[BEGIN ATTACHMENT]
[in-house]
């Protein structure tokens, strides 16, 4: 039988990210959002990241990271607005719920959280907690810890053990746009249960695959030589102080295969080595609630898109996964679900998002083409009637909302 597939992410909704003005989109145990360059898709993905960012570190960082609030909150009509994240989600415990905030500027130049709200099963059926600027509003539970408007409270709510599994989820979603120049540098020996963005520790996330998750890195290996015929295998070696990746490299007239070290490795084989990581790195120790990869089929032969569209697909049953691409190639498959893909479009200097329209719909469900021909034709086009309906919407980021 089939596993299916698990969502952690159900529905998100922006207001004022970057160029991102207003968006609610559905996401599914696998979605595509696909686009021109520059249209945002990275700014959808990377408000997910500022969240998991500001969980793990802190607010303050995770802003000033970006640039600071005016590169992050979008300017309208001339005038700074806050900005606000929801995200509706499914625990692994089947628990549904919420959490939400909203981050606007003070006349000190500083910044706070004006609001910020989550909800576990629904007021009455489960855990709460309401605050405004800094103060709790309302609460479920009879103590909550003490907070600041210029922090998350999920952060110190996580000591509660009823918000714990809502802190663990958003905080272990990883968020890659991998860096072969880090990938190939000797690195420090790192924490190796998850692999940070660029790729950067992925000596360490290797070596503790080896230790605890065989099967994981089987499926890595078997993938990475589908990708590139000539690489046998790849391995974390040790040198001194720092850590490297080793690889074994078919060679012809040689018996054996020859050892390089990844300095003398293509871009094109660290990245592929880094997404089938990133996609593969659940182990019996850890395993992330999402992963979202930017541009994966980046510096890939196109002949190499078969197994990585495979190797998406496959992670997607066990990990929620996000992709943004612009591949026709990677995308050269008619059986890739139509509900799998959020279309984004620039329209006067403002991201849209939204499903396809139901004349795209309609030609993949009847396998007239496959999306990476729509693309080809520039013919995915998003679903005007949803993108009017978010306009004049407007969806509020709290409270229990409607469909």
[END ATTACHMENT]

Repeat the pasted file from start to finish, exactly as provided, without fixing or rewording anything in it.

[in-house]
């Protein structure tokens, strides 16, 4: 039988990210959002990241990271607005719920959280907690810890053990746009249960695959030589102080295969080595609630898109996964679900998002083409009637909302 597939992410909704003005989109145990360059898709993905960012570190960082609030909150009509994240989600415990905030500027130049709200099963059926600027509003539970408007409270709510599994989820979603120049540098020996963005520790996330998750890195290996015929295998070696990746490299007239070290490795084989990581790195120790990869089929032969569209697909049953691409190639498959893909479009200097329209719909469900021909034709086009309906919407980021 089939596993299916698990969502952690159900529905998100922006207001004022970057160029991102207003968006609610559905996401599914696998979605595509696909686009021109520059249209945002990275700014959808990377408000997910500022969240998991500001969980793990802190607010303050995770802003000033970006640039600071005016590169992050979008300017309208001339005038700074806050900005606000929801995200509706499914625990692994089947628990549904919420959490939400909203981050606007003070006349000190500083910044706070004006609001910020989550909800576990629904007021009455489960855990709460309401605050405004800094103060709790309302609460479920009879103590909550003490907070600041210029922090998350999920952060110190996580000591509660009823918000714990809502802190663990958003905080272990990883968020890659991998860096072969880090990938190939000797690195420090790192924490190796998850692999940070660029790729950067992925000596360490290797070596503790080896230790605890065989099967994981089987499926890595078997993938990475589908990708590139000539690489046998790849391995974390040790040198001194720092850590490297080793690889074994078919060679012809040689018996054996020859050892390089990844300095003398293509871009094109660290990245592929880094997404089938990133996609593969659940182990019996850890395993992330999402992963979202930017541009994966980046510096890939196109002949190499078969197994990585495979190797998406496959992670997607066990990990929620996000992709943004612009591949026709990677995308050269008619059986890739139509509900799998959020279309984004620039329209006067403002991201849209939204499903396809139901004349795209309609030609993949009847396998007239496959999306990476729509693309080809520039013919995915998003679903005007949803993108009017978010306009004049407007969806509020709290409270229990409607469909």